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Colombian artists visit Emerson in LA, Boston

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Artists and faculty from the Universidad Nacional de Colombia in Medellin visited Emerson Los Angeles on March 5, and will visit Emerson College in Boston on March 16. (Photo by Daryl Paranada)

A group of nine young, emerging artists from the Universidad Nacional de Colombia in Medellín presented their artwork at Emerson College Los Angeles on March 5 during a 10-day tour of the United States.

The students visited the United States as part of Proyecto Boston Medellín, a multimedia transnational exhibition produced and hosted by students, faculty, and staff at the Universidad Nacional de Colombia in Medellín and Emerson College in Boston. As part of the tour, the artists also exhibited their work in Honolulu, Hawaii, and planned to visit Emerson College in Boston from March 16-19.

Marko“Through visual art, these young people realize they have something important to say,” said Senior Lecturer Tamera Marko of the Writing, Literature, and Publishing Department, who is founder and director of PBM. “To create art and awareness at the same time is the highest goal of any artist.”

Over the past six years, 19 artists from the Universidad Nacional de Colombia have exhibited their photography, sculptures, animation, videos, and more in the U.S. through PBM. For the nine Colombian artists participating in this year's program, the tour was their first time visiting the U.S. 

“I never thought I’d come here and leave my country,” said Camila Florez Quintero, who grew up in a barrio in Colombia and was raised by a single mother. “It’s been a real pleasure to have the experience.”

Quintero’s art focuses on workers, particularly women. She takes photos of Afro-Colombian women workers, some who live without running water or lights.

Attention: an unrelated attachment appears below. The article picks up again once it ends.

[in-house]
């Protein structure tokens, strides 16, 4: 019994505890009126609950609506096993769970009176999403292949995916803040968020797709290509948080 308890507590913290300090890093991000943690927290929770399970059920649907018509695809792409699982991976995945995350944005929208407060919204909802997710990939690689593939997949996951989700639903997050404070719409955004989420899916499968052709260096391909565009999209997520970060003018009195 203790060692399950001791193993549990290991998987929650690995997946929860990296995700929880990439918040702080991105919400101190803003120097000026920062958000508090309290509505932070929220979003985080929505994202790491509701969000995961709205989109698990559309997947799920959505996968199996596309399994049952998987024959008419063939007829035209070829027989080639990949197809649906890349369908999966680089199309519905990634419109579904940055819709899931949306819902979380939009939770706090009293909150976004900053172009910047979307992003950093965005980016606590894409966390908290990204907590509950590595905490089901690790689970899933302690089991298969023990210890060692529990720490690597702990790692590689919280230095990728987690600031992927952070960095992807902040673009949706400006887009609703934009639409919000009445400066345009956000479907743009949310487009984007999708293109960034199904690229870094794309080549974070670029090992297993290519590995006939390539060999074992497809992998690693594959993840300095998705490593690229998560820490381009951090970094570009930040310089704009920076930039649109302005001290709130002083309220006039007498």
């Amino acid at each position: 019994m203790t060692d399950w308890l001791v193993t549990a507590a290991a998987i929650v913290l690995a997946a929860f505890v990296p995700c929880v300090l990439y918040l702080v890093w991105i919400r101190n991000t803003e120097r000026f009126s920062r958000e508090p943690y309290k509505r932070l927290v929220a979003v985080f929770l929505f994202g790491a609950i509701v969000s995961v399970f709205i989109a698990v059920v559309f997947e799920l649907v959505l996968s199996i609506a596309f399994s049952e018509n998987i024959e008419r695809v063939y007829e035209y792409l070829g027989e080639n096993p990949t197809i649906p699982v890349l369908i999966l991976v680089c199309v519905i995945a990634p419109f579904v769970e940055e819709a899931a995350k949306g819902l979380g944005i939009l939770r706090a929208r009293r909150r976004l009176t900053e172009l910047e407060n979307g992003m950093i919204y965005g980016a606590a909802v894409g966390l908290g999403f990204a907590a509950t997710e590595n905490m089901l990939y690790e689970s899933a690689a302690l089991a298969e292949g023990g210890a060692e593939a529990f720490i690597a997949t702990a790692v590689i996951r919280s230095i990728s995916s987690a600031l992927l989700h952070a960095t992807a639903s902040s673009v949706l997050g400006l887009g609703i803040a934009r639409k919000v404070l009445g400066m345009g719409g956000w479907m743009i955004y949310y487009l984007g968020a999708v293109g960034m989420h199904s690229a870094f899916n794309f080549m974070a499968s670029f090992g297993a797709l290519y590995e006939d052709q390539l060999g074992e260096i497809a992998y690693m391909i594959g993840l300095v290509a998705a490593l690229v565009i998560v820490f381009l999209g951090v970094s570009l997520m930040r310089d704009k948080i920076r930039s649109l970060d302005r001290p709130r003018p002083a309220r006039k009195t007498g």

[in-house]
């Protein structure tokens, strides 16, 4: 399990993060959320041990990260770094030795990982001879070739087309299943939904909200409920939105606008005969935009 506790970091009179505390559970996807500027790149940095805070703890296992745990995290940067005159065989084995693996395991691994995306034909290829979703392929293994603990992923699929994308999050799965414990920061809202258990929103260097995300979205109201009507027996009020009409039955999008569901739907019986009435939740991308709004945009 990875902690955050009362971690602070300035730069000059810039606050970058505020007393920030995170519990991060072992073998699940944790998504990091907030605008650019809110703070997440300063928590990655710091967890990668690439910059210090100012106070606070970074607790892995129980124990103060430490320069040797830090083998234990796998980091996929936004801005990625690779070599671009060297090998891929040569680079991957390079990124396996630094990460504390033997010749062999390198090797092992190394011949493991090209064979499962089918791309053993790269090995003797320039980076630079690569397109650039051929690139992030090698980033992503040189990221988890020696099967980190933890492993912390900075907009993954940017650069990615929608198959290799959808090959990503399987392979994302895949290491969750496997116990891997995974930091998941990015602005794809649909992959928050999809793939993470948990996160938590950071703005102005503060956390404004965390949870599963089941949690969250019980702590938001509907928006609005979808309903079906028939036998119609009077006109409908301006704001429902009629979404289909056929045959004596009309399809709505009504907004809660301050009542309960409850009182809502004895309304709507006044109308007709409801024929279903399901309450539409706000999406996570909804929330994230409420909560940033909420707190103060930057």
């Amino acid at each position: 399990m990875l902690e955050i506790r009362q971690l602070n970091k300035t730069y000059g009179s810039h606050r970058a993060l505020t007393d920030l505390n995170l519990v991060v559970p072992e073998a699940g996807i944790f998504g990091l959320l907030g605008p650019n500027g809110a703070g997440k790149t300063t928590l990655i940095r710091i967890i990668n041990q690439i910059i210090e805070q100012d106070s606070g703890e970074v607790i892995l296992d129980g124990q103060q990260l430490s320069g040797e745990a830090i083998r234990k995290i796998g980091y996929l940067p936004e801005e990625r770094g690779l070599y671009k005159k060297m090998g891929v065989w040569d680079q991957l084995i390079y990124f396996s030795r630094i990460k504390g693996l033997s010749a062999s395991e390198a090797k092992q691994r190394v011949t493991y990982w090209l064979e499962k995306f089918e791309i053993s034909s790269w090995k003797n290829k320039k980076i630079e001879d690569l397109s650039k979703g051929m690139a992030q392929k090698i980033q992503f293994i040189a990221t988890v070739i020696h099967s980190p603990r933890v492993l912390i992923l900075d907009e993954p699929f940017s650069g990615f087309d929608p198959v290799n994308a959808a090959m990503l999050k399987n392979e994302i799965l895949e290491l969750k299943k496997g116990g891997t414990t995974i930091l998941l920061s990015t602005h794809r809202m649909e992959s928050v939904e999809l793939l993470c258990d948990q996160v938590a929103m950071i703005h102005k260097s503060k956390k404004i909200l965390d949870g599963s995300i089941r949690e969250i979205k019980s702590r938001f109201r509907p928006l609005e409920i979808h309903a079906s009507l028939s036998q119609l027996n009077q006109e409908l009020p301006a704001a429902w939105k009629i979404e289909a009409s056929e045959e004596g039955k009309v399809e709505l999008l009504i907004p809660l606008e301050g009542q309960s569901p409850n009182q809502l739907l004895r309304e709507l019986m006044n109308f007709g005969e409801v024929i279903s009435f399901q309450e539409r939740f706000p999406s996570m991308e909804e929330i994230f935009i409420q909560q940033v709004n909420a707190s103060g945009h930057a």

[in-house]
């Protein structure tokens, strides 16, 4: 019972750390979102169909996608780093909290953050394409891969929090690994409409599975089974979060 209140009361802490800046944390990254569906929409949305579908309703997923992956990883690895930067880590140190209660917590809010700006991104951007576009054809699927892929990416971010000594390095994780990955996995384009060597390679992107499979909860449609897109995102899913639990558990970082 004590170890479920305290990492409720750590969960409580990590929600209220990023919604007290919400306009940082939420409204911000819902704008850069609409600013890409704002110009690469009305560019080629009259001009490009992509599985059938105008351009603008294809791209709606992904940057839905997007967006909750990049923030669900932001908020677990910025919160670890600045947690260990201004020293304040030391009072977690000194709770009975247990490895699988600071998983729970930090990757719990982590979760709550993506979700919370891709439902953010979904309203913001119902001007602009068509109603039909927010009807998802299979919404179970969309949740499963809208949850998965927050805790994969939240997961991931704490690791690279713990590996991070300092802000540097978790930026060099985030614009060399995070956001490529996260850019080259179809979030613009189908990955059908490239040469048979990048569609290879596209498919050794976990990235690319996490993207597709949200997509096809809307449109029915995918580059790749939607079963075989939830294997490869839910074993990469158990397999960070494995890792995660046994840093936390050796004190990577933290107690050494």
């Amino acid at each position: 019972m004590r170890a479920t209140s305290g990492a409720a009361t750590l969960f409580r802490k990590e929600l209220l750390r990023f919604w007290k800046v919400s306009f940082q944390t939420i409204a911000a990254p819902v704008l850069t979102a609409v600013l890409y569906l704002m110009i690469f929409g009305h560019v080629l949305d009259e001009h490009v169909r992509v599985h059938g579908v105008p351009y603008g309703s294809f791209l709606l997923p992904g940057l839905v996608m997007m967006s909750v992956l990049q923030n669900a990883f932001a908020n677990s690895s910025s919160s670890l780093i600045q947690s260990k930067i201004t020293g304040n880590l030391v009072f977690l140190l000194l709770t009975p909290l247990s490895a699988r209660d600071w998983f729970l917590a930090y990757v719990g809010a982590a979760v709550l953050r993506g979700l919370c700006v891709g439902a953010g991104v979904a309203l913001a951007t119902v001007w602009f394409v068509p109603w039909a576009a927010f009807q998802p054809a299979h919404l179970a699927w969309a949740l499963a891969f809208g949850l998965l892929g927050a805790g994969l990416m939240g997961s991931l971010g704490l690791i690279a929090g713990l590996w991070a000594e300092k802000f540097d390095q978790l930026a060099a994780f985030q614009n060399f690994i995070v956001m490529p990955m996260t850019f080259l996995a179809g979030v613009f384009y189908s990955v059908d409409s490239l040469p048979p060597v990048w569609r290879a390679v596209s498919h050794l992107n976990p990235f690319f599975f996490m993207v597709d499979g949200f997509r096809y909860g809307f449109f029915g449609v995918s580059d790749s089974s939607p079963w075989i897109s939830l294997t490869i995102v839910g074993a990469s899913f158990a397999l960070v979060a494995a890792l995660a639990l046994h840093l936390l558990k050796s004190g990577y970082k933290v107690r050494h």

Tania Camila Ausecha’s art uses machetes to demonstrate how indigenous materials are being lost while Nataly Marin Quiceno creates art based on her experience of being kidnapped by a guerilla group when she was 5 years old. Sharing the inspiration behind her art was emotional for Quiceno.

“Many times our stories are not valued,” said Quiceno. “We dream of being artists, but not of being famous or rich.”

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Camila Florez Quintero, an artist from the Universidad Nacional de Colombia who visited Emerson Los Angeles. (Photo by Daryl Paranada)

ELA Founding Director Kevin Bright ’76 was moved by the presentation and stories that the artists shared.

“Your stories are so important because you didn’t overcome something small to get here,” said Bright, who felt compelled to ask some of the artists to leave photos to hang in the ELA conference room.

The artists presented their work to Bright, students, and other special guests. Through the presentation, Marko says that she hopes the artists will be able to shift the flow of how stories are told.

“It’s so valuable for these artists to know that there are people on the other side of the mountain who care,” said Marko.

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Tamera Marko teaches a lesson with students from Universidad Nacional de Colombia at Emerson Los Angeles. (Photo by Daryl Paranada)

PBM is part of a larger initiative called Mobility Movilidad, which aims to create the multimedia, translingual writing necessary for the work of artists, researchers, and storytellers to cross borders. The initiative focuses on artists and researchers with the least access to circulate their work across borders. Emerson students collaborate with the artists through videoconferencing and other social media channels to produce an exhibit for translingual audiences in Boston. In 2014, PBM won the inaugural Spirit of Emerson Award at Emerson College. The group has also received support from Emerson’s Office of Internationalization and Global Engagement.

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A sample of the artwork from the Colombian artists who visited Emerson Los Angeles. (Photo by Daryl Paranada)

At the end of the presentation, Bright told the artists that he was moved by their stories and impressed by their art.

“It’s a great honor to support you in the projects that you’re doing,” said Bright. “I hope with this little taste of America you’ll come back and see us in the future.”